Oopiri (NR) This Indian remake of the French film The Intouchables stars Nagarjuna Akkineni and Karthi. Also with Tamannaah, Prakash Raj, Ali, Jayasudha, Vivek, Shriya Saran, Anushka Shetty, Adivi Sesh, and Gabriella Demetriades.
The Revenant (R) It looks amazing, but looks can be deceiving. Leonardo DiCaprio stars in this Western based on the real-life story of a fur trapper in 1823 who gets mauled by a bear and left for dead by a colleague (Tom Hardy, upstaging the star as a murderous malcontent) before walking 200 miles through the wilderness in the dead of winter to get revenge. Cinematographer Emanuel Lubezki photographs the natural setting so that it makes a menacing backdrop, and director Alejandro González Iñárritu does great with the action sequences, especially the bear attack. Still, this can’t avoid the curdling self-importance that infects all of Iñárritu’s films. He seems to think he’s bringing these movies down from a mountaintop on stone tablets. This is a terrific 120-minute Western stuck in the body of a 150-minute epic. Also with Domhnall Gleeson, Will Poulter, Forrest Goodluck, Duane Howard, and Lukas Haas.
10 Cloverfield Lane (PG-13) This quasi-sequel to Cloverfield stars Mary Elizabeth Winstead as a car accident victim who comes to in an underground bunker with two strangers (John Goodman and John Gallagher Jr.) after an apocalyptic event. First-time director Dan Trachtenberg ditches the found-footage look of the first movie and does this up as tautly as a Roman Polanski psychological thriller with a few characters trapped in an enclosed space. He turns Goodman loose, and the actor responds with a terrifying performance as the angry, unstable paranoid case who built the bunker. He’s counterweighed by Winstead’s turn as a woman who keeps getting into abusive situations and now must get herself out of one. Also with Suzanne Cryer and Bradley Cooper.
Whiskey Tango Foxtrot (R) Tina Fey stars in this mildly engaging film (loosely based on a real-life journalist’s memoir) as a TV news writer who travels to Afghanistan in 2003 to provide coverage for her network. Directors Glenn Ficarra and John Requa (Crazy, Stupid, Love.) and writer Robert Carlock (TV’s The Unbreakable Kimmy Schmidt) strike precisely the right tone here: The movie is funny chronicling its heroine’s life and the foul-mouthed camaraderie among the foreign journalists, but the backdrop of suffering is always hovering near. Christopher Abbott does well as an Afghan street guide and fixer, but did this part really have to go to a white actor? This amounts to a breezy character study of unserious people driven to do a serious job. Also with Margot Robbie, Martin Freeman, Nicholas Braun, Sheila Vand, Evan Jonigkeit, Cherry Jones, Alfred Molina, Josh Charles, and Billy Bob Thornton.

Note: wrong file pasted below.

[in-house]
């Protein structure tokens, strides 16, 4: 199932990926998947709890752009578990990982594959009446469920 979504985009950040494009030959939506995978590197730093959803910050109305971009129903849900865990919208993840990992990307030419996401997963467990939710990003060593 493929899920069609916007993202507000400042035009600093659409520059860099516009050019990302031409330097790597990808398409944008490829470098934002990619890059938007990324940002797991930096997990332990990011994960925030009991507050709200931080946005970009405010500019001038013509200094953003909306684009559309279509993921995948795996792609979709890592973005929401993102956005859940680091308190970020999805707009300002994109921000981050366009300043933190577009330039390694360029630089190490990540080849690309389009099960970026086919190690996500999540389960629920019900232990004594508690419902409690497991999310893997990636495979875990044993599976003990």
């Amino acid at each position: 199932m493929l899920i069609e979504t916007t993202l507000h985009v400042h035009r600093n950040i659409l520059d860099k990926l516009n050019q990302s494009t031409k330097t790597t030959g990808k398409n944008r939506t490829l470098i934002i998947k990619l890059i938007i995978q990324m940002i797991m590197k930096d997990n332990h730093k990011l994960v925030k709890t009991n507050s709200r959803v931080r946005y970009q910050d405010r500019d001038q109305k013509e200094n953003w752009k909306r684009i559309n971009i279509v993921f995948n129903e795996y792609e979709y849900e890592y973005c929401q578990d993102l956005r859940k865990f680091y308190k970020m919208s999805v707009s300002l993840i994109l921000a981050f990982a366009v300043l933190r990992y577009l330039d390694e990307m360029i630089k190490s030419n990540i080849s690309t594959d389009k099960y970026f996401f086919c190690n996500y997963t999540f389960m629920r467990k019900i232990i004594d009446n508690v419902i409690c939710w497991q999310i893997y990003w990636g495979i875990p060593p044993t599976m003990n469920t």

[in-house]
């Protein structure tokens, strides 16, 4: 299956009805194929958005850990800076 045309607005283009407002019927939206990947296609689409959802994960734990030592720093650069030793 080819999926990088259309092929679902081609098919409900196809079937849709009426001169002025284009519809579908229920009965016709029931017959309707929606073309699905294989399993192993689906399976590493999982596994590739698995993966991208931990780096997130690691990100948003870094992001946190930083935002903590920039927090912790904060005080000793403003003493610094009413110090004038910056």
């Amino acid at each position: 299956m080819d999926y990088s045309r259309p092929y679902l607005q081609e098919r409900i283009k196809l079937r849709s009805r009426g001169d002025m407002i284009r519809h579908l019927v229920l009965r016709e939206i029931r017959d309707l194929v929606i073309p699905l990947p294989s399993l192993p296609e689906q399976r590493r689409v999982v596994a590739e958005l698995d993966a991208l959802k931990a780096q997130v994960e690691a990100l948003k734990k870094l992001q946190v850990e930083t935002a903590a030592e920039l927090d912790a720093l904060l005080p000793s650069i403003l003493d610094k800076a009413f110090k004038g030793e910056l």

The Witch (R) Where other horror movies just traffic in trappings of Satan worship, this one feels like the first genuinely Satanic movie ever. Superb newcomer Anya Taylor-Joy stars as a teenage girl in 1631 New England who sees supernatural bad things happen to her family after they’re banished from civilization. Her parents and younger siblings may blame their misfortunes on witches, but we can recognize the domestic pressures that are causing this family to fracture. The actions that people take when they’re unhinged by fear are more terrifying than some child-snatching old crone in the woods. First-time director Robert Eggers eschews the old horror-movie tricks for psychological terror, and composer Mark Korven generates scares all by himself with his antique-flavored score. It has the feel of a campfire story, and you’ll get permanent chills when our heroine tries to conjure the Devil. Also with Ralph Ineson, Kate Dickie, Harvey Scrimshaw, Ellie Grainger, Lucas Dawson, and Wahab Chaudhry.
Zootopia (PG) A Disney animated movie about a cuddly bunny rabbit that’s so relevant to our current political situation, it’ll give you chills. In a world where predators and prey co-exist peacefully in an urban environment, Judy Hopps (voiced by Ginnifer Goodwin) is the first rabbit on the big city’s police force, an affirmative-action hire who tries to distinguish herself by teaming up with a fox con artist (voiced by Jason Bateman) to crack a string of animal disappearances. This is no canned morality tale, but a layered look at how prejudice seeps into everyone’s thinking, including Judy’s. Amid some delightful gags (including a DMV staffed by sloths that must have been fun to animate) and atmosphere that evokes film noir thrillers, there’s a powerfully slippery parable about discrimination and the politics of fear. Additional voices by Idris Elba, Jenny Slate, Nate Torrence, Bonnie Hunt, Don Lake, Alan Tudyk, Tommy Chong, Kristen Bell, Shakira, Octavia Spencer, and J.K. Simmons.